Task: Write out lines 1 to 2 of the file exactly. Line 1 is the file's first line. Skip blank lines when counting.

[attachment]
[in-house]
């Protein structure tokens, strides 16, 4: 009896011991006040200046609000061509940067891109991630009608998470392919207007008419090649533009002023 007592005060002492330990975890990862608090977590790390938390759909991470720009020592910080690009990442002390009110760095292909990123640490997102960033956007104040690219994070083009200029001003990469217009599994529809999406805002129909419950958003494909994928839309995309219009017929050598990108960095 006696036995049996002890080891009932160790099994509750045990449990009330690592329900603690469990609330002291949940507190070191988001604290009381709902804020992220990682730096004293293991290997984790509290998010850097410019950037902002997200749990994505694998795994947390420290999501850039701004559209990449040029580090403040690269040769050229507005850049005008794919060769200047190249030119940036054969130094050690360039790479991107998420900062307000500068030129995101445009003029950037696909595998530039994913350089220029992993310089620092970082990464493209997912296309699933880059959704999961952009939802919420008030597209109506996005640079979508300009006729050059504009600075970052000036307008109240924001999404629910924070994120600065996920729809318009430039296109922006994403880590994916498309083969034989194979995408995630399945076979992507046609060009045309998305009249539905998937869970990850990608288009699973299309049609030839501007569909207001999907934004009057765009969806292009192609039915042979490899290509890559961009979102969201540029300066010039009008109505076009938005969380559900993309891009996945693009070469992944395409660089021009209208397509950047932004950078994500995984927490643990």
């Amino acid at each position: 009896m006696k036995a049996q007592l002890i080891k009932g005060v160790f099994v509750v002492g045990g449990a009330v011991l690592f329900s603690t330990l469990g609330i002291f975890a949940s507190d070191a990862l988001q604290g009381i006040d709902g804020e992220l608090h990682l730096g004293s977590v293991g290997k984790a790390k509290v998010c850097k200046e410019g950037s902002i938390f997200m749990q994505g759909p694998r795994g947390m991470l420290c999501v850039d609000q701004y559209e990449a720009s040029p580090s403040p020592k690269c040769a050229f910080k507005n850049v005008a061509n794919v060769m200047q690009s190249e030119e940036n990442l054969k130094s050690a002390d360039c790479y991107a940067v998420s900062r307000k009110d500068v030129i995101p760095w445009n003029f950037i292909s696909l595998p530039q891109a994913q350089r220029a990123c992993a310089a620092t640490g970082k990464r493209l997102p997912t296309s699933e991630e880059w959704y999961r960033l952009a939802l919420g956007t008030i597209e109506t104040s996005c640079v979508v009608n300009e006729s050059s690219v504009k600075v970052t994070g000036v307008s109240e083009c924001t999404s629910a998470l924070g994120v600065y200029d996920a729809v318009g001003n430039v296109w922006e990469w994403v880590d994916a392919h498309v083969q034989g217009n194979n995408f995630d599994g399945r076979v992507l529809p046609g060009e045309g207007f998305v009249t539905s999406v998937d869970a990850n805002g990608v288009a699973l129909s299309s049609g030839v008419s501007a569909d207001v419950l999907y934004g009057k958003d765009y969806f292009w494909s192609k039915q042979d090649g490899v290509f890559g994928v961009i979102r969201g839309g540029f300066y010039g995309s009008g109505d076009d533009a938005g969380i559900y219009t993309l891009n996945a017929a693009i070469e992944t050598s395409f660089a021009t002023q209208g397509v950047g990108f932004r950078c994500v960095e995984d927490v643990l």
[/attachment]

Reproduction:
[in-house]
């Protein structure tokens, strides 16, 4: 009896011991006040200046609000061509940067891109991630009608998470392919207007008419090649533009002023 007592005060002492330990975890990862608090977590790390938390759909991470720009020592910080690009990442002390009110760095292909990123640490997102960033956007104040690219994070083009200029001003990469217009599994529809999406805002129909419950958003494909994928839309995309219009017929050598990108960095 006696036995049996002890080891009932160790099994509750045990449990009330690592329900603690469990609330002291949940507190070191988001604290009381709902804020992220990682730096004293293991290997984790509290998010850097410019950037902002997200749990994505694998795994947390420290999501850039701004559209990449040029580090403040690269040769050229507005850049005008794919060769200047190249030119940036054969130094050690360039790479991107998420900062307000500068030129995101445009003029950037696909595998530039994913350089220029992993310089620092970082990464493209997912296309699933880059959704999961952009939802919420008030597209109506996005640079979508300009006729050059504009600075970052000036307008109240924001999404629910924070994120600065996920729809318009430039296109922006994403880590994916498309083969034989194979995408995630399945076979992507046609060009045309998305009249539905998937869970990850990608288009699973299309049609030839501007569909207001999907934004009057765009969806292009192609039915042979490899290509890559961009979102969201540029300066010039009008109505076009938005969380559900993309891009996945693009070469992944395409660089021009209208397509950047932004950078994500995984927490643990």